Eurasian Lynx (lynx lynx) Species DescriptionAlso known as; common lynx, European lynx, Northern European lynx, Southern European lynx, Russian lynx, Siberian lynx, Baikal/Irkutsk lynx, Mongolian lynx
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Long legged with huge, snowshoe-like webbed paws to keep them an effective and fast predator even in deep snow, they have a distinctive ruff of hair around their face and neck and a short tail typically around 8 inches long; this is always black tipped, just like the small tufts of black hair on each ear which improves their hearing. The coat is thick, dense and double layered for protection against cold weather.
Greatly varied in size Eurasian lynx tend to be between 80 to 130 cm length and up to 70cm at the shoulder, generally weighing 18 to 40kg.
As with most cats they are solitary except for breeding season, however males and females overlap territories and carry out some form of communication through scent marks left around their borders. Territories vary hugely depending on density of prey species, some territories are just 20km2, some are over 400km2.
Lynx make an unusual range of vocalisations through breeding season; growls, coughs, grunts and meow-like caterwauling, the rest of the time they are very quiet but will mew, hiss, growl, purr and chatter at out of reach prey just as pet cats do.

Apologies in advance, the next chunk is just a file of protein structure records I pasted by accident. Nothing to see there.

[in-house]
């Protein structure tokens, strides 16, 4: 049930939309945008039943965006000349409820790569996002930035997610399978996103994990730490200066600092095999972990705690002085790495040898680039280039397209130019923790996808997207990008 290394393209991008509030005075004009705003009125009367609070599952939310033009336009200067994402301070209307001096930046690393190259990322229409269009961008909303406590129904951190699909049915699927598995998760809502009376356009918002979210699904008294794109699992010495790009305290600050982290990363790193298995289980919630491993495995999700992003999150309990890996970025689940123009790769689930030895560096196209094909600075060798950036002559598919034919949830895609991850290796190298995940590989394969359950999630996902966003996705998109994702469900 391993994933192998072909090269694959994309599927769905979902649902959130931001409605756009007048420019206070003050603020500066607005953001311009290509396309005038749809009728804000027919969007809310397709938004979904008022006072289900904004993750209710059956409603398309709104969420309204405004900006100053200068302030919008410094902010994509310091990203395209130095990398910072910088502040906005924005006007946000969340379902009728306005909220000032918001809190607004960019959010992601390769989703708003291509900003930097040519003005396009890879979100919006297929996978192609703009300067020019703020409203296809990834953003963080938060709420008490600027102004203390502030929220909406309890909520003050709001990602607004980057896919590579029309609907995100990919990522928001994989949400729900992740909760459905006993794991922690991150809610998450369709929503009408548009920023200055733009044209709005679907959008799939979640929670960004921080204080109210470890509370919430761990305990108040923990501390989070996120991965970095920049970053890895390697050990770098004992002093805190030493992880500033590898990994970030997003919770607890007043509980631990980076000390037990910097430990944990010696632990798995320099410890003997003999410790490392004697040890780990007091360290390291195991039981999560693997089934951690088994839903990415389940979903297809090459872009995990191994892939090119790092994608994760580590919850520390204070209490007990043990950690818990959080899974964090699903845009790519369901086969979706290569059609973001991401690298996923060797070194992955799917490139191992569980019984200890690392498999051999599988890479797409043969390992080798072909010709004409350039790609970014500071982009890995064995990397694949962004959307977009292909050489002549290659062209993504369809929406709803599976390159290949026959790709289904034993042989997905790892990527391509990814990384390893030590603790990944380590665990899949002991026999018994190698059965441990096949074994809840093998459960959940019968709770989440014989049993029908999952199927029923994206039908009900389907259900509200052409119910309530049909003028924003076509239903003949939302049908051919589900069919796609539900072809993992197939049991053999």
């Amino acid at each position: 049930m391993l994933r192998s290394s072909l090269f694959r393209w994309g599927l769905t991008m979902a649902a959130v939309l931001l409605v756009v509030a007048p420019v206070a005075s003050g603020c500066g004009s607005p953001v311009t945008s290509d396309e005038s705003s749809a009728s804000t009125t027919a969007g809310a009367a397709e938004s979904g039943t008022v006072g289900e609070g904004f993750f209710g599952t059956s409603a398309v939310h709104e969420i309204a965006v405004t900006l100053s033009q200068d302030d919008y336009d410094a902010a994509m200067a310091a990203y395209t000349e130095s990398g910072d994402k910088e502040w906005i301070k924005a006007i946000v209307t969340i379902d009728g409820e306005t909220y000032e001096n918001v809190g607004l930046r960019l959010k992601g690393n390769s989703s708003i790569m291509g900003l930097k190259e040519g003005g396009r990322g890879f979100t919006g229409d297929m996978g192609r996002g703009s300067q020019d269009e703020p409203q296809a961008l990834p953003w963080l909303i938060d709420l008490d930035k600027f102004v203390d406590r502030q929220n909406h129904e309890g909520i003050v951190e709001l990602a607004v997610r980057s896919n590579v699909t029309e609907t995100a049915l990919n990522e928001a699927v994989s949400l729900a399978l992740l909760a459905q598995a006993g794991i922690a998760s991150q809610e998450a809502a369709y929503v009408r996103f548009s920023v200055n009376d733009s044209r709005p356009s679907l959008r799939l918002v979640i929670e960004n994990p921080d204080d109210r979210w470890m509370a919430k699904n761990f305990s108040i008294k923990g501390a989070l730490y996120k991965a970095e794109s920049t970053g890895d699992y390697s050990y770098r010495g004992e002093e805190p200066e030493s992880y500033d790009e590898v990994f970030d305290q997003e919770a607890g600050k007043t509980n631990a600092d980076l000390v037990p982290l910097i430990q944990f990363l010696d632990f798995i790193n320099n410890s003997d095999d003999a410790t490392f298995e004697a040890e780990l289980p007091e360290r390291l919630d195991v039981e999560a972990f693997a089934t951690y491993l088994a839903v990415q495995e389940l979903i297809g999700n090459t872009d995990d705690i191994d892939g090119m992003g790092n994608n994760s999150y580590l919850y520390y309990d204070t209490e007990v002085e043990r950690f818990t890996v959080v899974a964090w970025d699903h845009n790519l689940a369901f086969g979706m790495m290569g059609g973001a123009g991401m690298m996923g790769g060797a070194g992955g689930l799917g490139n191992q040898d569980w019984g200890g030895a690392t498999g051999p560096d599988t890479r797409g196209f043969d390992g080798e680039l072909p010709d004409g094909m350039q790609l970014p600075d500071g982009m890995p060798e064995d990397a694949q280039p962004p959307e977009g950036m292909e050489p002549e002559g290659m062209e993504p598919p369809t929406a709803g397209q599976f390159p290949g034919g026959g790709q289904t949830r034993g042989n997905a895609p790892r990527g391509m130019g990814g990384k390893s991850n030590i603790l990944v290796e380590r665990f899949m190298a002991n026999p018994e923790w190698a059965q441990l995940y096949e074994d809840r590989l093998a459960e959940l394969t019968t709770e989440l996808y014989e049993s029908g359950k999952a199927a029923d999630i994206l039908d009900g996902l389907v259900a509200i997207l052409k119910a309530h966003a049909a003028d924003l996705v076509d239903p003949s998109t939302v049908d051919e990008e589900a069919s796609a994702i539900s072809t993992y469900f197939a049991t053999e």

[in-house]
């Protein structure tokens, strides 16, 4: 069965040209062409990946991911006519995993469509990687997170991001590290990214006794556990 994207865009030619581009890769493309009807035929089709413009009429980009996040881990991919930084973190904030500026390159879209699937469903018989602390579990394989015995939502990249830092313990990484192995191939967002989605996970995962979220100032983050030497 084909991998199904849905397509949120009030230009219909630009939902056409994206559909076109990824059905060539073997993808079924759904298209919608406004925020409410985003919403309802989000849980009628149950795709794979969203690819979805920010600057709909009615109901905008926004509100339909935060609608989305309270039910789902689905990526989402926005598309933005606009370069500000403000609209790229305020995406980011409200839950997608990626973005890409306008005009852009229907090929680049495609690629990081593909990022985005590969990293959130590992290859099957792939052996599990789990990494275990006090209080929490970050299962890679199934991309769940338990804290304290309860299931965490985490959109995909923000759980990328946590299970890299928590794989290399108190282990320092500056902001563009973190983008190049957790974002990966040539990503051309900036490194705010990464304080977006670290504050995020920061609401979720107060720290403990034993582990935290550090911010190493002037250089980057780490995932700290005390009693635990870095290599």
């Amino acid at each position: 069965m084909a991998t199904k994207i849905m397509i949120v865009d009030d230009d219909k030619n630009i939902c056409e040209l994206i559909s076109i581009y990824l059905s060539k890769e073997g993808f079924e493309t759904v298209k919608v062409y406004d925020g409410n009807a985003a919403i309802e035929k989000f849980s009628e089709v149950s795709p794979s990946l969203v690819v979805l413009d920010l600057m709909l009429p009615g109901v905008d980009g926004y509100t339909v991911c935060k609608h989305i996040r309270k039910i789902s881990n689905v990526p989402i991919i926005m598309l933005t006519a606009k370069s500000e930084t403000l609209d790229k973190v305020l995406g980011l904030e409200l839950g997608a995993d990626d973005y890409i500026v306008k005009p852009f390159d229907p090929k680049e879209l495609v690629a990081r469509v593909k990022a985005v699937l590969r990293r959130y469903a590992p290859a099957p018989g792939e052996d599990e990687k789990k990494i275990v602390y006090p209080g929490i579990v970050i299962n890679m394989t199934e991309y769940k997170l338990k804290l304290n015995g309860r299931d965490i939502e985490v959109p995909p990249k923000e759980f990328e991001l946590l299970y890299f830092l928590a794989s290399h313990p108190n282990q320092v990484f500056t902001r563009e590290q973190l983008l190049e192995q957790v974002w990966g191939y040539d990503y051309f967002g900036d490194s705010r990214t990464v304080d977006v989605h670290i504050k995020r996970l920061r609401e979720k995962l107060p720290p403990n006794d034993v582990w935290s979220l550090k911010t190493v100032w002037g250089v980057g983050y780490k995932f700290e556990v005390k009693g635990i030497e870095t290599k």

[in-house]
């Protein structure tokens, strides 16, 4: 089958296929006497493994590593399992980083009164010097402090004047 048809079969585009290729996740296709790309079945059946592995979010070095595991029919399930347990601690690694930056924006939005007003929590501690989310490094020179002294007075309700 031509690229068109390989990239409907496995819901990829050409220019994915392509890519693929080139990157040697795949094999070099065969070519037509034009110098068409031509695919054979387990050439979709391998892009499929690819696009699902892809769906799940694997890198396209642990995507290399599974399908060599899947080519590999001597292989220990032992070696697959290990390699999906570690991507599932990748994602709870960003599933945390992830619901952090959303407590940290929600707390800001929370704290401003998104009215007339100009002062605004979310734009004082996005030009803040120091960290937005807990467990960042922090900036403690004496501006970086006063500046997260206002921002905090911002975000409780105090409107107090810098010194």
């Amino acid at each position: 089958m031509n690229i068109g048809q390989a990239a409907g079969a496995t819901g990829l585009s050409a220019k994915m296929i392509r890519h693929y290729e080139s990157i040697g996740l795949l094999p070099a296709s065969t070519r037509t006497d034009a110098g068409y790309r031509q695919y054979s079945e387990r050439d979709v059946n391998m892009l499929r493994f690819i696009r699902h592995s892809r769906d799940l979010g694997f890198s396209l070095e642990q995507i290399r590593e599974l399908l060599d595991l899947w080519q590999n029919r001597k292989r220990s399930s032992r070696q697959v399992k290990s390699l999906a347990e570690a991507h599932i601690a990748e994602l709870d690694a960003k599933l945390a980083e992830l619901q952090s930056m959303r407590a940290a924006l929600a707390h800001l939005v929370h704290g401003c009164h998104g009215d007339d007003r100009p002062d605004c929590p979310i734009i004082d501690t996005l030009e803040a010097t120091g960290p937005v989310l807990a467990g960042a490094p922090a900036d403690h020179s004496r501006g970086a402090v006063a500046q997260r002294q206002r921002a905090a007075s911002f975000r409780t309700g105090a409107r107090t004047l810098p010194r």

The preferred hunting technique is to stalk and pounce on prey utilising the dense cover of their preferred forested habitats, ambush hunting is occasionally used as well. As all felines, Eurasian lynx are a highly efficient hunter, quickly bringing down prey with weight, momentum, agility and claws, then killing by choking at the throat or suffocating at the mouth and nose. They are an exceptionally powerful hunter even amongst cats, with the ability to bring down prey four times their own size.
Through scent marks and vocalisations females will broadcast their availability for breeding to males in neighbouring territories who will then seek them out.
Pregnant females find a secluded den and line it with feathers, fur and grasses for warmth and comfort, usually having 2-3 kittens after a 2 month gestation period. Kittens are born blind and helpless, but by 6 weeks are eating solid food and ready to leave the den. They are fully weaned by 6 months and become independent around 10 months, usually breeding for the first time at 2-3 years of age. Eurasian lynx can live to over 20 in captivity, but usually just to their teens in the wild.
Natural threats are few, occasionally wolverines will kill lynx defending their young, and wolves will opportunistically kill them.
Lynx are protected by CITES and the Bern Convention having recovered from a population low of just 700 in Europe in the 1950s.
©2017 The Lynx UK Trust CIC.